The Remote Viewer
Here I Go Again On My Own
City Centre Offices
2002
C

craig Tattersall and Andrew Johnson, formerly of the group Hood, decided to make a go of it with a more electronically based project under the moniker of The Remote Viewer. Since their break with the band, due to the fact that they both lived far away from the band’s Leeds headquarters, the duo has released a number of 7”’s and EP’s, as well as recording a session with John Peel. Why the notoriety and accolades? Most of this has to do with their past. As members of Hood, Tattersall and Johnson helped contribute to some of the most interesting lo-fi biss pop to emerge out of England at this time. While Hood is currently doing the best work in their careers without their help, it would certainly be impossible for Hood to have gotten as far as it did without them. The other reason that bodes well for their musical output and its reception is the sort of electronic music that they are making. Yes, as you may have guessed from the label that they are on, The Remote Viewer is a run of the mill rendition of the kitschtronica set- a group of musicians that use sounds that evoke childhood and innocence to convey their message.


The first track of the CD lays out the groundplan for the rest of the album quite nicely. A simple chord is played while a stuttering drum track beneath shimmers along with a tiny underlying melody that adds a slight punch to the track. The introduction is ended when the chord that has been played is played with the beat stuttering along with it and the underlying melody becomes a bit stronger into the mix. Over time a new melodic figure emerges playing counterpoint to the original piece. It’s all very nice, but it’s all been done before by numerous City Centre Office and Morr Music artists.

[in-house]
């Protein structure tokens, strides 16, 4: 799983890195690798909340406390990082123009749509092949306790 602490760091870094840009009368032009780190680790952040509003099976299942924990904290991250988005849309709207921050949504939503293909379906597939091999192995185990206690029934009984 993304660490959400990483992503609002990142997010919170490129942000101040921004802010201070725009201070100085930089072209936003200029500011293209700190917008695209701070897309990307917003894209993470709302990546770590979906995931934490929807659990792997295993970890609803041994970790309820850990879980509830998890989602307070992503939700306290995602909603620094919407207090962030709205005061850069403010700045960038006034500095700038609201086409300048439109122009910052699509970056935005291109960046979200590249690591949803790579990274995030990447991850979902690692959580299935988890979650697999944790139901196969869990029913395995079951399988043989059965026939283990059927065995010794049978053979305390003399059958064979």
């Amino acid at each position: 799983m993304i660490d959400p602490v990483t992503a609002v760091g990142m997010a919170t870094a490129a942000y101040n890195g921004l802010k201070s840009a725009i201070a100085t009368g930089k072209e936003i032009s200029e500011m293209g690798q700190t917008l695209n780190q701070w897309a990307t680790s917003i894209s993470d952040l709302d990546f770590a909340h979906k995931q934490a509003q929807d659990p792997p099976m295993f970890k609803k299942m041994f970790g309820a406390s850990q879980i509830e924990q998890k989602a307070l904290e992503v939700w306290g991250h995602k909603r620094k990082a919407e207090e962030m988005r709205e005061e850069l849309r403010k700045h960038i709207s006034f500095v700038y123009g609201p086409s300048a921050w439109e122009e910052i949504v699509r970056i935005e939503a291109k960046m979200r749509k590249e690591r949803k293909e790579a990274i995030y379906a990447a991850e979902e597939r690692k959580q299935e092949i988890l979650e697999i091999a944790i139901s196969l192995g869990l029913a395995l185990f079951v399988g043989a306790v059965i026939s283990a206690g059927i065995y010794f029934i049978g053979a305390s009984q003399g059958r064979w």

The highlight here is “Snow It Falls On”, which features a female and male vocalist. A simple guitar sample is repeated over and over, matched with the male and female intoning the song title. Despite having little to no melodic development over the entire track, the song has an eerie emotional impact which is probably due to the fact that there seems to be no set beginning or end to the track. It simply fades in and has a short ending that finishes the song abruptly and disconcertingly.


While Manual introduces a shoegazing element into his compositions and E-vax brings an interesting pop tinge to his compositions, The Remote Viewer have neither. In fact, it is as though the group has stripped the genre of any interesting innovative characteristics and is doing kitchtronica by the numbers. While this would be of interest by itself, as said before there are a number of different artists doing the same sort of compositions and following the same sort of aesthetic. The Remote Viewer brings nothing new to the genre, but follows its conventions well and has released a quality, yet derivative debut full length.


Reviewed by: Todd Burns
Reviewed on: 2003-09-01
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